Warren also repeatedly cast the race as a battle for Senate control — a key issue in this usually heavily Democratic state — for issues such as Supreme Court appointments, and whether Roe v. Wade will be upheld.
Warren focused on Brown’s vote in 2010 against the confirmation of Supreme Court Justice Elena Kagan.
“When Elena Kagan came up, she was a pro-choice woman who had been Solicitor General of the United States, America’s top lawyer. And when she was nominated to the United States Supreme Court — you know, she’s from here in Massachusetts — I was really surprised when Sen. Brown voted against her. This really may be a race for control of the Senate. And the Supreme Court may very well hang in the balance.”
“I’m sorry I didn’t vote for your boss. I know that you and Justice Kagan are very close,” Brown said, saying that Kagan did not reach his own litmus tests of temperament and previous judicial experience. “And I wish her well, I hope she proves me wrong.”
“With that being said, when it comes to your question about protecting women’s rights — listen, I’ve been fighting for women’s rights since I was 6 years old, since I had to battle when my mom was being abused by one of my stepfathers. And I’ve been fighting as a teenager, in the same way, protecting us from our abusive stepfather. So I’ve been fighting for women for a long, long time.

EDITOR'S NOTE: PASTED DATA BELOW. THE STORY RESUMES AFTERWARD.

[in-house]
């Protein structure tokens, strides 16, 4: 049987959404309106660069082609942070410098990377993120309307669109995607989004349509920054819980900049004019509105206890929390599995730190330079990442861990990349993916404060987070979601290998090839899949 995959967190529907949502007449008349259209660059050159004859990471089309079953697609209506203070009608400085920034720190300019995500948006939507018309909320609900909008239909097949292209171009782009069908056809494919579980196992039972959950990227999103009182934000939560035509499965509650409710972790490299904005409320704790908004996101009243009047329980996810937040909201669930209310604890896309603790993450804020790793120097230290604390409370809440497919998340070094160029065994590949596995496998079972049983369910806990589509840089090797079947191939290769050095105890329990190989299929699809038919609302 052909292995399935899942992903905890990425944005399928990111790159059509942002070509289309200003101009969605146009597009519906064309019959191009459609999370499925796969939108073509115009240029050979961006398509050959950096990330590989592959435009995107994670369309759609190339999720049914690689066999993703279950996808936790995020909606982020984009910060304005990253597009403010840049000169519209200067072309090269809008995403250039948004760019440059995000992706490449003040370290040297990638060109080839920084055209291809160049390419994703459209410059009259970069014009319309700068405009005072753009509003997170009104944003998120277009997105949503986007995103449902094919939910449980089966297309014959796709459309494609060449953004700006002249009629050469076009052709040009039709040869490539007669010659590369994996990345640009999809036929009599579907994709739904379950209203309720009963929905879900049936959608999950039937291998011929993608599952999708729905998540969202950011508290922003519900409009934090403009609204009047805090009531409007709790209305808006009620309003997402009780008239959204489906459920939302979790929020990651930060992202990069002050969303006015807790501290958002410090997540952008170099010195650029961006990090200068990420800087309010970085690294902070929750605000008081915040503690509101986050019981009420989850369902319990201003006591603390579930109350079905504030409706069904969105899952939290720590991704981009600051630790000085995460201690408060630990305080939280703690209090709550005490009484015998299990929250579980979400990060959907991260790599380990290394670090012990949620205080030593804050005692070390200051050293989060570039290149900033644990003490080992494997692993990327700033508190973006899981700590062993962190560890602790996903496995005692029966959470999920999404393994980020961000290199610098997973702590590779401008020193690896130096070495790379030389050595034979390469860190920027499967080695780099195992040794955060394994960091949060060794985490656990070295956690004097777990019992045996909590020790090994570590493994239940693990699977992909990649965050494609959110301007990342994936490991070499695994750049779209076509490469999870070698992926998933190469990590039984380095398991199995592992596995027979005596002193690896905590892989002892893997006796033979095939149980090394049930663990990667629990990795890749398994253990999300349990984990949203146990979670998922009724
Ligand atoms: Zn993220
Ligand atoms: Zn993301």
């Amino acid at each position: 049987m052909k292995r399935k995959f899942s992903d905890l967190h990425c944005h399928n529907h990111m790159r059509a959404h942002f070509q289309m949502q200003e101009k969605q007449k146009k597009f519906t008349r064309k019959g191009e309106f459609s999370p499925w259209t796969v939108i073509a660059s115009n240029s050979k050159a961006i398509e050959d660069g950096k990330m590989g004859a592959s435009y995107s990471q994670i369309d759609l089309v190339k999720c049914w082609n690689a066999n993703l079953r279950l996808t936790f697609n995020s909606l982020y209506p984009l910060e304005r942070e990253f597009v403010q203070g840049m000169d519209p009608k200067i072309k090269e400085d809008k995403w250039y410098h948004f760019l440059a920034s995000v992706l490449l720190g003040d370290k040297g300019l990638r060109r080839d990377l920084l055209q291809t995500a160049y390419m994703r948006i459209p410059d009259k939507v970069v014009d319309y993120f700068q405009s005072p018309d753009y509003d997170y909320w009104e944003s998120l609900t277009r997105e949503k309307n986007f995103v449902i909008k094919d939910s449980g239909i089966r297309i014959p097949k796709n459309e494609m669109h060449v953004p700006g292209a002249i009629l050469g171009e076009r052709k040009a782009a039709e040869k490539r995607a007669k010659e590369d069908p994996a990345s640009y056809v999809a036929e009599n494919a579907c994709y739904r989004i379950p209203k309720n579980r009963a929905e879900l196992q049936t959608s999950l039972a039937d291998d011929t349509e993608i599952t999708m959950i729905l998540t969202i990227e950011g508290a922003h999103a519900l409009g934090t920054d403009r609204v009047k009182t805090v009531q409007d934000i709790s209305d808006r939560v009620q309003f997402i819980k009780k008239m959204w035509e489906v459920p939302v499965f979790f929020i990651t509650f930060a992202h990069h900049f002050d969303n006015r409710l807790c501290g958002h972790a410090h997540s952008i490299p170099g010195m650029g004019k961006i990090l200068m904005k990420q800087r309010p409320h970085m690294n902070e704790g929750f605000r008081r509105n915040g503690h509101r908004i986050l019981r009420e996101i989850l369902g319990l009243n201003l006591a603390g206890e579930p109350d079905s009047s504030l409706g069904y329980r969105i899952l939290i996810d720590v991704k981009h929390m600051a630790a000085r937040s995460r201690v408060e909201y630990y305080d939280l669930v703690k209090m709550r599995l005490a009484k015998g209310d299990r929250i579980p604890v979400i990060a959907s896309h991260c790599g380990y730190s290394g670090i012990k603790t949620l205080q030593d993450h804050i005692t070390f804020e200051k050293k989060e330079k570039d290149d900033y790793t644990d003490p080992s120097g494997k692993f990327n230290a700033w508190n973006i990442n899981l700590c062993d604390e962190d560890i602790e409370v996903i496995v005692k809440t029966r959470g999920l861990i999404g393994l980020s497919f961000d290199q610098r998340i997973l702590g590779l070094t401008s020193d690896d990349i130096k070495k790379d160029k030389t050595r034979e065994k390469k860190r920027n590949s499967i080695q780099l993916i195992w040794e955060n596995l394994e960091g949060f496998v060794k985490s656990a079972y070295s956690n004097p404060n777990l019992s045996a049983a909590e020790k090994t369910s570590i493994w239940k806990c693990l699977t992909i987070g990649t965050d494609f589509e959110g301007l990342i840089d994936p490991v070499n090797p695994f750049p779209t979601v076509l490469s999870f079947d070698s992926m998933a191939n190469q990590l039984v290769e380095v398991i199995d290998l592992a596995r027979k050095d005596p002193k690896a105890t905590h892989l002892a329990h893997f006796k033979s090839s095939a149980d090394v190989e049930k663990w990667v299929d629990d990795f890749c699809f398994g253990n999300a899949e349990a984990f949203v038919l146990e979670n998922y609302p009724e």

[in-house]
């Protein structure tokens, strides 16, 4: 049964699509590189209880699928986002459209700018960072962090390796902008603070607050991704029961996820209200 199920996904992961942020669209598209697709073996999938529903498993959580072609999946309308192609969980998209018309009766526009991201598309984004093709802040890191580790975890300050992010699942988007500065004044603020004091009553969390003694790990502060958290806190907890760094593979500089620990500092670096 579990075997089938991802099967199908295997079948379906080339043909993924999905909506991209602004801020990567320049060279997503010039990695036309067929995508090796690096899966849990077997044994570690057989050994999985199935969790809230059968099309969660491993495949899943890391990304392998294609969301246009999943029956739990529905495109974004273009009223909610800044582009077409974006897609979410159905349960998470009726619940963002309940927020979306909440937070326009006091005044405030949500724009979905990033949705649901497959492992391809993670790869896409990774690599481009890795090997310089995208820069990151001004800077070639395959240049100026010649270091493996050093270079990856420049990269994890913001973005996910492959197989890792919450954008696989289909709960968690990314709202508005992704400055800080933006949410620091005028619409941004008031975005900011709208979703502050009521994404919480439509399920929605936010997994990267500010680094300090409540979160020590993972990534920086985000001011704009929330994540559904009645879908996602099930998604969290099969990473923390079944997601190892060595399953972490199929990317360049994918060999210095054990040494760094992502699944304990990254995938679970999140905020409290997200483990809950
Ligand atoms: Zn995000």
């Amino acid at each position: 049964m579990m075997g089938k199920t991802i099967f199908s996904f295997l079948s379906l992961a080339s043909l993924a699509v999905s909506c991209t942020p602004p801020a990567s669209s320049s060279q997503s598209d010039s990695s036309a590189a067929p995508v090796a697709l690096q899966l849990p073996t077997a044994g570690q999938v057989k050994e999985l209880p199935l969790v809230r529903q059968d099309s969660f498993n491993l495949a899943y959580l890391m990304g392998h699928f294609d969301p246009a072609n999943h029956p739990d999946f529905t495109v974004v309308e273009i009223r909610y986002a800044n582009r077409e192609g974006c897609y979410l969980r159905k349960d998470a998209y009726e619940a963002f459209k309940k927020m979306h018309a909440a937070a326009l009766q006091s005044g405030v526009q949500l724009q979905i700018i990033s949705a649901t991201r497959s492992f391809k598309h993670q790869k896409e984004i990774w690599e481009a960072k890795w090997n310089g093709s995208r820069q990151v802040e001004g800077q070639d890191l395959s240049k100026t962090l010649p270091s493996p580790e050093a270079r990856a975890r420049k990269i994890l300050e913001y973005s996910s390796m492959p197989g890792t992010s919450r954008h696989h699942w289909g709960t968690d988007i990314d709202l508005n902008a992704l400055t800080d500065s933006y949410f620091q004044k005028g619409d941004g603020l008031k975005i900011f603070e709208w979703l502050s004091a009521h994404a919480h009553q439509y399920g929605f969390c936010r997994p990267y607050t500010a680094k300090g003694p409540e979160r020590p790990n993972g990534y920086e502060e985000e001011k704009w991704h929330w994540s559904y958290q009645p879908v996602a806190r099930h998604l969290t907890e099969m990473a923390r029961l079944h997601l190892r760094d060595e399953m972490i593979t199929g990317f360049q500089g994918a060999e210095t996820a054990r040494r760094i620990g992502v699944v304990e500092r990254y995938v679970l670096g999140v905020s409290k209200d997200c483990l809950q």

“And on that, I will make sure that if somebody is going to try — a judge is up there and they’ve made it very clear that they’re gonna try to change Roe v. Wade, I will oppose that judge. Listen, we’re both pro-choice, I’m a moderate, pro-choice Republican, I always have been. I’ve been working on the Violence Against Women Act, on women in combat, if women are raped in the military, I want to make sure that they get the care and coverages that they deserve. So you know, we agree on those issues, and I”m glad for it.”
Later, in a discussion of climate change (Brown said he indeed believes in climate change as a mix of both human and natural factors, and favors an “all of the above” energy approach) Warren again sought to tie Brown to his national party.